Tuesday 1st of February 2011 07:57 AM
By Kim L. Fritzemeier
KFRM Central Kansas Reporter
Farm Wife along the Stafford/Reno County Line
And now, Randy models the latest in heifer-checking apparel.
A trench coat and dress pants are the garb of choice for this task, right? And those black dress shoes? They are the perfect color in case a fashionable farmer steps in the wrong place.
Well, the laundress and housekeeper might beg to differ.
But a guy has to do what a guy has to do. After a rocky start to the calving season, a farmer/stockman must remain ever vigilant - even if it means wearing his church clothes to do the job.
As I told you yesterday, the heifers were scheduled to start calving January 28. So how do we arrive at that magical due date circled on the calendar?
Last March, Randy and Jake mixed MGA into the feed given to 21 heifers. MGA stands for melengestrol acetate, which suppresses the ovulation cycle for the heifers. For 14 days, the guys added the MGA to the grain in the feed truck and fed the equivalent of 1/2 a pound per head per day.
Then 19 days later, on April 21, they gave each heifer a shot of Lutalyse, which makes the heifers come into estrus (or heat).
The same day the Lutalyse shot was given, five bulls came a callin'. The bulls were chosen for the "job" because they are bulls whose offspring are expected to have lower birth weight, making it easier for the first-time mothers to deliver their calves.
Then 283 days later, the babies are supposed to arrive. This year, the date was January 28. But the heifers didn't get the memo evidently since no babies arrived on the due date. (That sounds like most human babies I know, too.)
The five bulls stayed with the heifers for 10 days. Then one remained with the heifers, while the others went to different pastures with mature cows. Our cows should begin calving around February 7. (However, we did have one from that group yesterday: Please refer to the Cattleman's Law.)
So why do we try to synchronize the heifers' cycles? We do it to shorten the calving season for the heifers, which saves labor at calving time. (Well, it saves some labor for the humans - not the mama cows.)
Since heifers are first-time mothers, Randy and Jake check them several times a day to see if any are experiencing trouble calving. If they are having difficulty, Randy can assist the birthing process, helping the mama and - hopefully- yielding a healthy baby calf.
I helped Randy run several heifers into the barn Sunday evening. With temperatures set to drop into the teens, the barn can provide a little shelter for newborn babies and keep a cold winter wind from freezing them.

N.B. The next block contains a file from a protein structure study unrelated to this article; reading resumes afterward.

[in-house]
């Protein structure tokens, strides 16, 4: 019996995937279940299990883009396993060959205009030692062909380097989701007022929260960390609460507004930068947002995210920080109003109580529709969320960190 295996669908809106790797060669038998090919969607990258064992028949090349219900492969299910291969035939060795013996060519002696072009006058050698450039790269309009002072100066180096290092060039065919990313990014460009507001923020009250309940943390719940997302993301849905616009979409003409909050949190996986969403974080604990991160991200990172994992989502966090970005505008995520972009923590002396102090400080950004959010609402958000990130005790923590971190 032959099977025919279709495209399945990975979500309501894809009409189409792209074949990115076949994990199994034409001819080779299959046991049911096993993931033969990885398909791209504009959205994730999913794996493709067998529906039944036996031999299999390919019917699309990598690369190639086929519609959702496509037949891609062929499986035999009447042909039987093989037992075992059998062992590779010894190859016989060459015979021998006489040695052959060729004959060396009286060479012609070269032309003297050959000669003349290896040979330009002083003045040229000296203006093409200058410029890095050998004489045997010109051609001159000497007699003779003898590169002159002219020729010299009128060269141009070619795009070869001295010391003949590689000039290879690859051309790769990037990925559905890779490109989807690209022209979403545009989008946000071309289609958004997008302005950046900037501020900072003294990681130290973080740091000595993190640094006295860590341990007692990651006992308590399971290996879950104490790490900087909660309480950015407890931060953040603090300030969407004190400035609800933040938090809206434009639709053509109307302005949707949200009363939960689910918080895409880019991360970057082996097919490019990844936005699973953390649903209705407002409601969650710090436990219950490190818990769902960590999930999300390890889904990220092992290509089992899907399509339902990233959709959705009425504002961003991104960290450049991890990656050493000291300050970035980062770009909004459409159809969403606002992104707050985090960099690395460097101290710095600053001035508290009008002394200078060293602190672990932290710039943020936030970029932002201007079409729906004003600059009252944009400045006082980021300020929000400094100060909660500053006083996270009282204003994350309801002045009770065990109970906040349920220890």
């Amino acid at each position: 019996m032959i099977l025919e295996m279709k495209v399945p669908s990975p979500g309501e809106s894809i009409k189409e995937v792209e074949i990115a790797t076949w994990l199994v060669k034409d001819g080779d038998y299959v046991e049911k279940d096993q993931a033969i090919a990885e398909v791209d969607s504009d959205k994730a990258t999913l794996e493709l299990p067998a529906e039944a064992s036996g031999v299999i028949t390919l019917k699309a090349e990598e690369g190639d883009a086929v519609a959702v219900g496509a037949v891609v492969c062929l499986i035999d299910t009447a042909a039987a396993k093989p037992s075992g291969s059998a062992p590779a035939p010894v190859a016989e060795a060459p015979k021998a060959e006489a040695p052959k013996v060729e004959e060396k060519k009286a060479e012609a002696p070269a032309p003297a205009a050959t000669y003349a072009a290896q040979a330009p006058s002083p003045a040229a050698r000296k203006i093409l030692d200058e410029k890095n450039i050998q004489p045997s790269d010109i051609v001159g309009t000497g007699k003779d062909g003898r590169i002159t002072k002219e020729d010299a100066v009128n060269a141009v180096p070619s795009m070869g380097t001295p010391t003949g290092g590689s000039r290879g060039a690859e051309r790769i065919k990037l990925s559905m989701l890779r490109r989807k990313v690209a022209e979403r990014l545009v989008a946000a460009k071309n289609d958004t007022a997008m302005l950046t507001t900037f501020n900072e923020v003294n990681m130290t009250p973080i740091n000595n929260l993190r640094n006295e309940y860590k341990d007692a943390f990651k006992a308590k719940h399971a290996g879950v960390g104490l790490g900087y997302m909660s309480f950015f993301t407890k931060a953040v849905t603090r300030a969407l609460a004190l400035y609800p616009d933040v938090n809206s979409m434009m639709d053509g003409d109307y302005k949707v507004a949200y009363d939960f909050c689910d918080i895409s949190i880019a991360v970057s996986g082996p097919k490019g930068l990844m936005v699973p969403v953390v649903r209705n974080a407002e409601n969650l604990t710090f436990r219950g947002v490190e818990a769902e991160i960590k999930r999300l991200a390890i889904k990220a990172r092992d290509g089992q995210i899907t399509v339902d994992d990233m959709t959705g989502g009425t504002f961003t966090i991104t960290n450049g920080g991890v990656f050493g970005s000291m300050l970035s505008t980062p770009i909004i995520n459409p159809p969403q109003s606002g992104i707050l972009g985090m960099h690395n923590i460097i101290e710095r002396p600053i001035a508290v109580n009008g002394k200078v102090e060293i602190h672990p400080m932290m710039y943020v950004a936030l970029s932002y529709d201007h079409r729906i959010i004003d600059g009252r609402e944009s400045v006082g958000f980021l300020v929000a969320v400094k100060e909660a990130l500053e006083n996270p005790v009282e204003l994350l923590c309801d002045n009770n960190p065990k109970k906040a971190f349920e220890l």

We had moved them into a smaller corral, and Randy then looked through the group of 20. He was looking at each heifer to to see if her udder was more pronounced, a sign that she's closer to calving.
We then sorted off several and sent them off for accommodations in the barn for the night.
Randy didn't stay the night in the barn. He just made sure our "guests" were situated and comfortable.
When he checked the heifers one last time before bedtime, there were two new babies!
And there was a heifer in trouble. He came back to the house to get me to help. I'm not much of a cow midwife, but I can provide another set of hands.
We put the new calving pen into use, and it was definitely a good investment. But unfortunately, despite Randy's best efforts, the baby calf was twisted inside its mom. By the time he got it pulled out, it didn't survive.
I am always impressed with how Randy deals with these tense situations. He is calm, talking gently to the heifer. That's a very good quality to have in a cattleman - and a husband, by the way.
And it also does a lot to explain why my guy was checking cattle in his dress clothes. He's all about helping damsels in distress - whether he's wearing his coveralls or his dress clothes. He's always there to help us out.
However, the laundress around here usually votes for work clothes whenever possible. Today, though, I'm just thankful his meeting got postponed, and he's here to perform any midwifery services required - no matter how many clothes he gets dirty!
He had to pull another baby calf last night, and thankfully, that turned out better than Sunday night. However, with the wind howling, sub-zero temperatures and snow, I think I may need to trademark that Cattleman's Law thing.